"Fake news isn't just news you don't like or news that you don't agree with. It can actually take a variety of forms. It can be anything from innocuous misinterpreted parody or satire to malicious disinformation," said Beth Downey, associate professor and instruction librarian at Mississippi State University.
In a time when fake news seems all-too-common, people are flushed with different, often opposing ideas of what the term means, causing confusion and misinterpretation of what is true. On Sept. 25, MSU Libraries hosted a virtual event via WebEx called "Evaluating Real vs. Fake News." During the event, Downey shared how influential and harmful fake news can be and provided multiple perspectives on what fake news is and how it shapes the world today.
According to Downey, news becomes fake when the main idea of a story is not in another source, the reader's emotional state becomes significantly heightened while reading the article or the author of the article is not a real journalist. Fake websites often produce fake news. Imitation news websites can design their page to look like a reliable, well-known source to spread false information to a broader audience.
Biases control people's interpretation of news, and everyone is subject to bias. Holli Seitz, assistant professor of communication at MSU and co-author of "Correcting Misinformation about Neuroscience via Social Media," said people are susceptible to believing fake news because it helps them understand confusing information.
"There's something called confirmation bias, where we are looking for information that confirms our worldview. When we find it," Seitz said, "we're satisfied because we've been justified. It's very uncomfortable sometimes to find information that contradicts your worldview. People tend to evaluate that information really negatively and are more likely to reject information that goes against their worldview."
Terry Likes, head of the communication department and professor at MSU, said an easy way to determine what is untrue is to diversify the sources of news a person is reading or watching. People tend to watch or read things they agree with, but they need to broaden their news intake to make sure they receive all the facts correctly. When watching news programs, make sure to differentiate between the news reporter giving facts and the commentator offering opinion.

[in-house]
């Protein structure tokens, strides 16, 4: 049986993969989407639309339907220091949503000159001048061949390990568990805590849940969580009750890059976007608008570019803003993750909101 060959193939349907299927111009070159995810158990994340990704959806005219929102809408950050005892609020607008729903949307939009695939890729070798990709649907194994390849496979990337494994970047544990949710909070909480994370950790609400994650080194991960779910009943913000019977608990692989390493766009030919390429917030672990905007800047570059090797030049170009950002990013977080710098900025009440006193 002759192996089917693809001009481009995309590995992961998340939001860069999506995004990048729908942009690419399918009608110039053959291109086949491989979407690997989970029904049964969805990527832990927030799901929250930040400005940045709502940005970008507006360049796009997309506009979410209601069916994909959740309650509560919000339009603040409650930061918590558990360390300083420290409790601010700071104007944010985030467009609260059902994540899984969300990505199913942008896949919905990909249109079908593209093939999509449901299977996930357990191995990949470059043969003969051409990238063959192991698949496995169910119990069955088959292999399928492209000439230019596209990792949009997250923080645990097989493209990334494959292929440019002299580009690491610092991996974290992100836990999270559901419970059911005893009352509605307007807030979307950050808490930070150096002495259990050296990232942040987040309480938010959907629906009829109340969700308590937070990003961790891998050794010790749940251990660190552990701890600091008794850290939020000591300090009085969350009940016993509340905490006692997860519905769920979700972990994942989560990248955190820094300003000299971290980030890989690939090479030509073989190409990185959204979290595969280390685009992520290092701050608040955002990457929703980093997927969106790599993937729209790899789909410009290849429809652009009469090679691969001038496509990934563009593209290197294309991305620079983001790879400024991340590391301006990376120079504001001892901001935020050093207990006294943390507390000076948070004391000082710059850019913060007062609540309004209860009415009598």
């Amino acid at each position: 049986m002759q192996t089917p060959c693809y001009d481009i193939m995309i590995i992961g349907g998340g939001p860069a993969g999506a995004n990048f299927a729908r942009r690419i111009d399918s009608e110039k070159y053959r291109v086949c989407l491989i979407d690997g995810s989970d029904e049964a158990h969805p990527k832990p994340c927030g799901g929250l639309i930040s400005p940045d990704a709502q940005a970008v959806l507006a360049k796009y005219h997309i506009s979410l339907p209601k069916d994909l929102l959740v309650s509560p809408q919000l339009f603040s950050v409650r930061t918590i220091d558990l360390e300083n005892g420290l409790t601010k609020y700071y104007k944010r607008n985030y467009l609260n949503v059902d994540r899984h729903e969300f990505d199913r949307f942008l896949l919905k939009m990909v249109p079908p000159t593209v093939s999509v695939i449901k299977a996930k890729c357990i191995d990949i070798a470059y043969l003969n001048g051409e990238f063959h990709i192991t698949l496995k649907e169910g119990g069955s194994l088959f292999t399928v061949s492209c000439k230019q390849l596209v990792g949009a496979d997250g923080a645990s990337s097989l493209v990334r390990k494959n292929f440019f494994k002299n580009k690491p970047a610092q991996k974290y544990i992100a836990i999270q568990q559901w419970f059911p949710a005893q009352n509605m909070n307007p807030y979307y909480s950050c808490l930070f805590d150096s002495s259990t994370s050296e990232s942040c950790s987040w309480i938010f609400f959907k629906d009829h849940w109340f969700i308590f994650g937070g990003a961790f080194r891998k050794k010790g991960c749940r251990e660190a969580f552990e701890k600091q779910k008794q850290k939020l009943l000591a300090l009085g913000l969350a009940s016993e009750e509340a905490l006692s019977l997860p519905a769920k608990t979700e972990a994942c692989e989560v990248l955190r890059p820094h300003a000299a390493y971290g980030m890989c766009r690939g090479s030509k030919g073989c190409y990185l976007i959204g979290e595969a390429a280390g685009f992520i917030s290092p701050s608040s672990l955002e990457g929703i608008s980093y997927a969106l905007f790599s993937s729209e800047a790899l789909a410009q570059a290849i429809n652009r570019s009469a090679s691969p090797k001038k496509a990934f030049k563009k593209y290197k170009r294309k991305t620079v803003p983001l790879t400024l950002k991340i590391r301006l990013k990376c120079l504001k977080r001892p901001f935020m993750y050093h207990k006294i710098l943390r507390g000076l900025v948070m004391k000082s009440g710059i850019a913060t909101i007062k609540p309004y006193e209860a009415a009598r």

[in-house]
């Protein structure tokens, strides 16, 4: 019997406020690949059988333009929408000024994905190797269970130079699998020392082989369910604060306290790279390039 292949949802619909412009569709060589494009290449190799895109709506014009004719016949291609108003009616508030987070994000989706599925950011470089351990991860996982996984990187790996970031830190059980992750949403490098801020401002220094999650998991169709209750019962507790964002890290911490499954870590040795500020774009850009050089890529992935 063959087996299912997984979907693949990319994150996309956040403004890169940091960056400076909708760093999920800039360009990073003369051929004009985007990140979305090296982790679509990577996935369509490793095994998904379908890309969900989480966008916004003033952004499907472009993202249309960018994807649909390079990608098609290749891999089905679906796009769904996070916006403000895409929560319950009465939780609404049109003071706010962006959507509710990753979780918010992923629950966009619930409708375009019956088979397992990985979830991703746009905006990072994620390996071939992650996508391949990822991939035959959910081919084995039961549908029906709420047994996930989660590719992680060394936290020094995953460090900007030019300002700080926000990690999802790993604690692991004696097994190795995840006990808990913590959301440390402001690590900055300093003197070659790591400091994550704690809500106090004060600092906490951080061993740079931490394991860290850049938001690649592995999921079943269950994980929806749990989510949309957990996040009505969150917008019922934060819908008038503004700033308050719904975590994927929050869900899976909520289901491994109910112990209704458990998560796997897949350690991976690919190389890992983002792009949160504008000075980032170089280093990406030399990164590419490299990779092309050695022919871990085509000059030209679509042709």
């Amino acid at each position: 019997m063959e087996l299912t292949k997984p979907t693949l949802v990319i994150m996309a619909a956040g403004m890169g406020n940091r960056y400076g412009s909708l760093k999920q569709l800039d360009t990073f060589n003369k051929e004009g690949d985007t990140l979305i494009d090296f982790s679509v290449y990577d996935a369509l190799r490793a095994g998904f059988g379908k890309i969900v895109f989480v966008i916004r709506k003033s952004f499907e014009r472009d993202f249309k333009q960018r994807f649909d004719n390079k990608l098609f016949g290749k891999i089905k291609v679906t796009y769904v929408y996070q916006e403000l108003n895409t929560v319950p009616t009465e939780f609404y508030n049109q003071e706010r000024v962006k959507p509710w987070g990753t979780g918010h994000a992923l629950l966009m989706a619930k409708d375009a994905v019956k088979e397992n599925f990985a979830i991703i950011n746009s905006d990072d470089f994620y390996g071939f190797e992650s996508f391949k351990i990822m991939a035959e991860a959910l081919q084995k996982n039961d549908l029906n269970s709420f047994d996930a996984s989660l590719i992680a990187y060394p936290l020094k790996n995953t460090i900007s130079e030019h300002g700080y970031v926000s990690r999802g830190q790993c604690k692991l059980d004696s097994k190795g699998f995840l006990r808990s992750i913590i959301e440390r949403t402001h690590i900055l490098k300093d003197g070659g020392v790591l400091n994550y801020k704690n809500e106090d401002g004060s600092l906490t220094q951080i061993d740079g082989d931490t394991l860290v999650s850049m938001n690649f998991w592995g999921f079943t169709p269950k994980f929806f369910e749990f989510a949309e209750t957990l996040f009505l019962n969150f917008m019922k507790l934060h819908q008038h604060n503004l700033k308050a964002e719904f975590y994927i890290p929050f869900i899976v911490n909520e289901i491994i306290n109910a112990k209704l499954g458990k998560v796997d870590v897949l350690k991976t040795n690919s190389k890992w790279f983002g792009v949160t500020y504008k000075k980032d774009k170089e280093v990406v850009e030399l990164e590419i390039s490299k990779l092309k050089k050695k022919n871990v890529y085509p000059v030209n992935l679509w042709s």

Likes continued, saying how some people favor one or two news sources and say other sources are "fake news" because they may say things the viewer does not like. This is an example of audience bias, meaning individuals think certain news outlets are biased because the viewer interprets the news through a subjective lens. Actual media bias occurs when a source or journalist continuously shows a pattern of untrue or misleading information. Media bias is not a one-time occurrence; it must be a pattern.
How journalists handle the cry of fake news is often criticized, but Likes said journalists are working hard to curb the spread of inaccurate statements in their field.
"We all have biases, but the journalist's job is to report the facts that let the audience decide. Having a clearly verified, factual, trustworthy source of information is critical to our democracy," Likes said. "It's one of the things that sets our country apart from so many others, but if we use claims of fake news as an excuse just to discredit something that we don't want to believe or because we don't want to answer a question, it's a threat to our democracy."
Likes said the best way for the public to combat fake news is to use resources available online to discern false information. Downey offered ways readers can identify fake news. Tests like the CRAAP Test, which evaluates the currency — or timeliness of the story — relevance, authority, accuracy and purpose, offer quick tricks a reader can use to detect false information. Other websites, like Snopes and Politifact, break down viral stories.
Since social media has become widely popular, the use of clickbait tricks readers into believing fake news. In these clickbait headlines, the source deliberately leaves out essential information to get the reader to click on the article. Downey said people would see a headline they agree with and share the article without reading it, thus spreading misinformation to their social media feed.
Downey said fake news is influential; it can make the reader share information which is noticeably misleading. She said people often inherently defend fake news they agree with, even if there is confirmation of it being untrue.
The most important advice Seitz said she could give is: Do not repeat false statements, do not share before you research, be a critical thinker and become media literate.
"Once you hear something, it's really hard to unlearn it. It always remains in your brain," Seitz said. "That's what makes misinformation so incredibly dangerous and difficult; it's one of the main problems faced by communication scientists today."